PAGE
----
Learning to Love Your Management Letter
Understanding Your Management Letter
Management letters go beyond the auditor’s report to give particular attention and insight to your specific business and operational circumstances. Management letters are used by auditors to communicate internal control deficiencies and to make suggestions for strengthening internal controls and improving operating efficiencies.
An organization must design internal controls to provide reasonable assurance that its assets are safeguarded, that operations are managed effectively and efficiently, and that financial reports are reliable. Internal controls must be designed to give assurance that transactions are properly authorized and are recorded to allow for financial statement presentation in accordance with Generally Accepted Accounting Principles.
When Are Management Letters Required?
Auditing standards require that auditors communicate in writing to management, and those charged with governance, any identified control deficiencies that in the auditor’s judgment rise to the level of “significant deficiencies” and “material weaknesses”. All identified significant deficiencies and material weaknesses must be reported by your auditor in subsequent management letters until the deficiency is corrected.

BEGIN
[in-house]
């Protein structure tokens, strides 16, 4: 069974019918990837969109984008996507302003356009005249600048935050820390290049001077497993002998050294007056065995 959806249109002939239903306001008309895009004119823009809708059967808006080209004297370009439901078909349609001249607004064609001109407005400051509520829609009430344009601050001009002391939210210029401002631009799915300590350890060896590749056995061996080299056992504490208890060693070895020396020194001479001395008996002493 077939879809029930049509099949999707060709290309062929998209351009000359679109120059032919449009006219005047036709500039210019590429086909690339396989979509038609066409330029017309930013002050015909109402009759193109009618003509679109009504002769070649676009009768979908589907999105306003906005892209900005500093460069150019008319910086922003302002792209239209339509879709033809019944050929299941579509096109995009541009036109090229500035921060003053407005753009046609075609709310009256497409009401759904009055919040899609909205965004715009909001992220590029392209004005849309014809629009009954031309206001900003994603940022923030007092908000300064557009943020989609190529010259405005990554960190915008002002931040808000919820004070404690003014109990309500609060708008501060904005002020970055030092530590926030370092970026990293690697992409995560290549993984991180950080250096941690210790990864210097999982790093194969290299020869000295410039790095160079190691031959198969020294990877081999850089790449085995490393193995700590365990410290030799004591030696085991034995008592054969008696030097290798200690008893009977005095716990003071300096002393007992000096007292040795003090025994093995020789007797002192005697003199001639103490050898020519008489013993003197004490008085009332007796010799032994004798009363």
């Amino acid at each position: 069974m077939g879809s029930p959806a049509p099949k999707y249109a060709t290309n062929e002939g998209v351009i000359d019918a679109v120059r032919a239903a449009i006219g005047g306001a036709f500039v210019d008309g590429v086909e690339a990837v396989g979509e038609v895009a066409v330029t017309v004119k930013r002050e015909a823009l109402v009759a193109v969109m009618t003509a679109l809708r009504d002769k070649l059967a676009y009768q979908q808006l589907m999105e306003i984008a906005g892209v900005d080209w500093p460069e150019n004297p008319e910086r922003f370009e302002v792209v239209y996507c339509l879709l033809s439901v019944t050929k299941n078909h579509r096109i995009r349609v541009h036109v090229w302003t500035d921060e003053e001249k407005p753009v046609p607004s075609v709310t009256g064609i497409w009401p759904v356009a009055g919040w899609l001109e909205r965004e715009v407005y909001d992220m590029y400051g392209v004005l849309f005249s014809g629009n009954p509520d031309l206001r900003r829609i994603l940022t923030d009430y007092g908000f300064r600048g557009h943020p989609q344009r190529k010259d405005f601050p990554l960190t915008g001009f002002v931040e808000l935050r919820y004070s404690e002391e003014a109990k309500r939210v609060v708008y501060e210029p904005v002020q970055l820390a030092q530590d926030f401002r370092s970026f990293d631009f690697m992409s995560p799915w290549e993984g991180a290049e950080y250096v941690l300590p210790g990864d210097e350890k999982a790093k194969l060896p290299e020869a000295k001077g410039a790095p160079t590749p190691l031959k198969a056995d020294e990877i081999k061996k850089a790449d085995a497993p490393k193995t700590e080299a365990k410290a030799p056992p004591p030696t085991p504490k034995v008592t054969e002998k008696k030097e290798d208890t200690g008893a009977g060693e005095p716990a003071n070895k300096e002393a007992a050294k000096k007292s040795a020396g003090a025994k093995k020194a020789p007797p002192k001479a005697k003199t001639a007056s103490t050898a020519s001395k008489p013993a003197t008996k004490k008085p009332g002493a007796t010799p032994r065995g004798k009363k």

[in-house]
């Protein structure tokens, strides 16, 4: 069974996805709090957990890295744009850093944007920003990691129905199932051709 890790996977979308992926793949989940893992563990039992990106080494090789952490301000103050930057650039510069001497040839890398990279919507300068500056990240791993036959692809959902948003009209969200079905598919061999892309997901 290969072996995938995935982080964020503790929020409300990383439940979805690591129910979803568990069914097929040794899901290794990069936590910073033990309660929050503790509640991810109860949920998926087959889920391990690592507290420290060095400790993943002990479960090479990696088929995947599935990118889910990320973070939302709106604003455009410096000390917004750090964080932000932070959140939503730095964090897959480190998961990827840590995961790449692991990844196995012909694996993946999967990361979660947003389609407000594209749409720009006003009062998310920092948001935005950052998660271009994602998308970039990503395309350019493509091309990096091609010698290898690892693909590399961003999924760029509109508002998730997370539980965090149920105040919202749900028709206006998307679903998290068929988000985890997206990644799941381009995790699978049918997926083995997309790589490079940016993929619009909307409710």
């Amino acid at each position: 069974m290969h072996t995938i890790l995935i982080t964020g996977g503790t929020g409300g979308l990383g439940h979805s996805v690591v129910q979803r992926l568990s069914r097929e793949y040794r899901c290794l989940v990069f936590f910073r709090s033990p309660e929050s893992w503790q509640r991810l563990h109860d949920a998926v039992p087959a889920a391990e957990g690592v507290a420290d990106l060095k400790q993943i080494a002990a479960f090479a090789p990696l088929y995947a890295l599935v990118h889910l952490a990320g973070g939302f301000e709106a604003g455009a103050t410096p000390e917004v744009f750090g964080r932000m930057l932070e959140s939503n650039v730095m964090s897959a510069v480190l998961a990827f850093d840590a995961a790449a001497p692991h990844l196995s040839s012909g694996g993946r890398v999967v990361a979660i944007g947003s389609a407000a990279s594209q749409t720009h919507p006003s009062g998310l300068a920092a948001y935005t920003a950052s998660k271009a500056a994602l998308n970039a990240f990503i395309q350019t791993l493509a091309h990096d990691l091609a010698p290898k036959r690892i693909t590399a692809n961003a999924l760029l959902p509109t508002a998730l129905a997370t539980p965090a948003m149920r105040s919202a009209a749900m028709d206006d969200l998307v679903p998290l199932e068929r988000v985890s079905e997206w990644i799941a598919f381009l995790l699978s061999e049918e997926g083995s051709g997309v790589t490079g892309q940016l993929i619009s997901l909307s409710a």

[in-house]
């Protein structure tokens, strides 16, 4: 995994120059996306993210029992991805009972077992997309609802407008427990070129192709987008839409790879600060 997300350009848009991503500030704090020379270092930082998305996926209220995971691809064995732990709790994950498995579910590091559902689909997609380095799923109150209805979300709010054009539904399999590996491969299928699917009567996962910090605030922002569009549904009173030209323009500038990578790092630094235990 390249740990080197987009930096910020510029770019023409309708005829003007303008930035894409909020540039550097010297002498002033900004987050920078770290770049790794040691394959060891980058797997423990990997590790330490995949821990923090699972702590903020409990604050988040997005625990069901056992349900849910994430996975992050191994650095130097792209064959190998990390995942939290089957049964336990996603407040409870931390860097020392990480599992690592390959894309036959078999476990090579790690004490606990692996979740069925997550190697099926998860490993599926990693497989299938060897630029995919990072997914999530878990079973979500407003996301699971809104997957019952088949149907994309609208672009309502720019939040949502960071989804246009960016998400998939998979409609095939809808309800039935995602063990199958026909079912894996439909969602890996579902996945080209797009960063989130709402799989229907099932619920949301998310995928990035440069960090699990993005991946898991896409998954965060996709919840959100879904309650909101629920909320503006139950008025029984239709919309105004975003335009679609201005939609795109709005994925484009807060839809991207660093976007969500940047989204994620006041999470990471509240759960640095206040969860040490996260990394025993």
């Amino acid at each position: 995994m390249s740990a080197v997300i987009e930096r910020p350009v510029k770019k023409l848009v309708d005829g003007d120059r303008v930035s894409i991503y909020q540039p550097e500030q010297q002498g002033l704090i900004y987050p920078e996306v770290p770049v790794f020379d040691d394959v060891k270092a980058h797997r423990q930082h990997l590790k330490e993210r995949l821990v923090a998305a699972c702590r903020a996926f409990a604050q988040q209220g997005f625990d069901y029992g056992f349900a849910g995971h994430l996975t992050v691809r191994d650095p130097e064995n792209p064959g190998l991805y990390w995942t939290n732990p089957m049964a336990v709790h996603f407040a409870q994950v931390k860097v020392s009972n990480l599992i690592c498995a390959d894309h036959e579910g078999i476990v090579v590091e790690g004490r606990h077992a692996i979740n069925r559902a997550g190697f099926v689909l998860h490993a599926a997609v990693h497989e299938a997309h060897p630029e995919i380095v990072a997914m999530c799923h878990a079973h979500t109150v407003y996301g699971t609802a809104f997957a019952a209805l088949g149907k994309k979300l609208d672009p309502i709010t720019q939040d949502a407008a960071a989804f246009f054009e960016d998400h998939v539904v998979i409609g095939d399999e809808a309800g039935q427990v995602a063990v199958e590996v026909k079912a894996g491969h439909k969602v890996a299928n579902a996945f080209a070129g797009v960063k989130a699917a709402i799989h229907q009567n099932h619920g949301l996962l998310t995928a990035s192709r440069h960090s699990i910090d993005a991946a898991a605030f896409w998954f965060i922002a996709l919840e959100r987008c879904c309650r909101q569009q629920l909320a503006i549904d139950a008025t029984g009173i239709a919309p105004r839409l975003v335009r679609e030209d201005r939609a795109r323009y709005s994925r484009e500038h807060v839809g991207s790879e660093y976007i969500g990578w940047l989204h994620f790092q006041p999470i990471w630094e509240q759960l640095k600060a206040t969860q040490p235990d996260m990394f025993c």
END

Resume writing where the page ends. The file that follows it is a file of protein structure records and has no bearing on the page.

- Internal controls are the methods and measures used by a business to monitor assets, prevent fraud, minimize errors, verify the correctness and reliability of accounting data, promote operational efficiency, and ensure that established managerial policies are followed. Internal controls extend to functions beyond the accounting and financial departments. They vary according to organizational size, complexity, and management structure.
- Those charged with governance refers to those with responsibility for overseeing the strategic direction of the entity and obligations relating to the accountability of the entity, including the financial reporting process.
- A control deficiency exists when the design or operation of a control does not allow management or employees, in the normal course of performing their assigned functions, to prevent, or detect and correct misstatements on a timely basis.
- A significant deficiency is a deficiency, or a combination of deficiencies, in internal control that is less severe than a material weakness, yet important enough to merit attention by those charged with governance.
- A material weakness is a deficiency, or combination of deficiencies, in internal control such that there is a reasonable possibility that a material misstatement of the entity’s financial statements will not be prevented, or detected and corrected on a timely basis.